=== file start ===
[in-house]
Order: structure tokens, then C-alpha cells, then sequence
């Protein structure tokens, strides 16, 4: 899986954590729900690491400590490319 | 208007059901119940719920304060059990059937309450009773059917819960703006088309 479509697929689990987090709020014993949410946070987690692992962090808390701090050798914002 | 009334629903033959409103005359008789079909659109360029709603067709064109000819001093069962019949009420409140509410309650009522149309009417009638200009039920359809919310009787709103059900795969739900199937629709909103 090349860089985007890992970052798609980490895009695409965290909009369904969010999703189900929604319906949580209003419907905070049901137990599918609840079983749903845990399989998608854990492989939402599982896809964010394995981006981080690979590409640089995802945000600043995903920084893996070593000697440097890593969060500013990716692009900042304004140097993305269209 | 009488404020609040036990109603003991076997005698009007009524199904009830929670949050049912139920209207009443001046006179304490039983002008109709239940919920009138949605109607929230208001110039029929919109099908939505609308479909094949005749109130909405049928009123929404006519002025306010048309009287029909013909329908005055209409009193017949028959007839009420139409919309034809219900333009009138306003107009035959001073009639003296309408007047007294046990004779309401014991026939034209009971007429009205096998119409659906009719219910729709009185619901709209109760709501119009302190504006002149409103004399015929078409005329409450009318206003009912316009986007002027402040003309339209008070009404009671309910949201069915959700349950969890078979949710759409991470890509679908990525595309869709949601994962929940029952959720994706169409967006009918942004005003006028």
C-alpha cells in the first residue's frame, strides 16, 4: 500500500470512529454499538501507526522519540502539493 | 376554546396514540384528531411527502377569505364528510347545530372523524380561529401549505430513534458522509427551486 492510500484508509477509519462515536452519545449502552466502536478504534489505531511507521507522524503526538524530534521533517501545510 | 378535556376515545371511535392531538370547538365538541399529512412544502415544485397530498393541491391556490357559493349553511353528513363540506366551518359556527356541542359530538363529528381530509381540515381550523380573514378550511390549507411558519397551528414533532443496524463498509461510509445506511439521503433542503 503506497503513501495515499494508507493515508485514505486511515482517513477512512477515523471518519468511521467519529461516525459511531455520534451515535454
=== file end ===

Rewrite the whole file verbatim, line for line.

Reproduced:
[in-house]
Order: structure tokens, then C-alpha cells, then sequence
């Protein structure tokens, strides 16, 4: 899986954590729900690491400590490319 | 208007059901119940719920304060059990059937309450009773059917819960703006088309 479509697929689990987090709020014993949410946070987690692992962090808390701090050798914002 | 009334629903033959409103005359008789079909659109360029709603067709064109000819001093069962019949009420409140509410309650009522149309009417009638200009039920359809919310009787709103059900795969739900199937629709909103 090349860089985007890992970052798609980490895009695409965290909009369904969010999703189900929604319906949580209003419907905070049901137990599918609840079983749903845990399989998608854990492989939402599982896809964010394995981006981080690979590409640089995802945000600043995903920084893996070593000697440097890593969060500013990716692009900042304004140097993305269209 | 009488404020609040036990109603003991076997005698009007009524199904009830929670949050049912139920209207009443001046006179304490039983002008109709239940919920009138949605109607929230208001110039029929919109099908939505609308479909094949005749109130909405049928009123929404006519002025306010048309009287029909013909329908005055209409009193017949028959007839009420139409919309034809219900333009009138306003107009035959001073009639003296309408007047007294046990004779309401014991026939034209009971007429009205096998119409659906009719219910729709009185619901709209109760709501119009302190504006002149409103004399015929078409005329409450009318206003009912316009986007002027402040003309339209008070009404009671309910949201069915959700349950969890078979949710759409991470890509679908990525595309869709949601994962929940029952959720994706169409967006009918942004005003006028």
C-alpha cells in the first residue's frame, strides 16, 4: 500500500470512529454499538501507526522519540502539493 | 376554546396514540384528531411527502377569505364528510347545530372523524380561529401549505430513534458522509427551486 492510500484508509477509519462515536452519545449502552466502536478504534489505531511507521507522524503526538524530534521533517501545510 | 378535556376515545371511535392531538370547538365538541399529512412544502415544485397530498393541491391556490357559493349553511353528513363540506366551518359556527356541542359530538363529528381530509381540515381550523380573514378550511390549507411558519397551528414533532443496524463498509461510509445506511439521503433542503 503506497503513501495515499494508507493515508485514505486511515482517513477512512477515523471518519468511521467519529461516525459511531455520534451515535454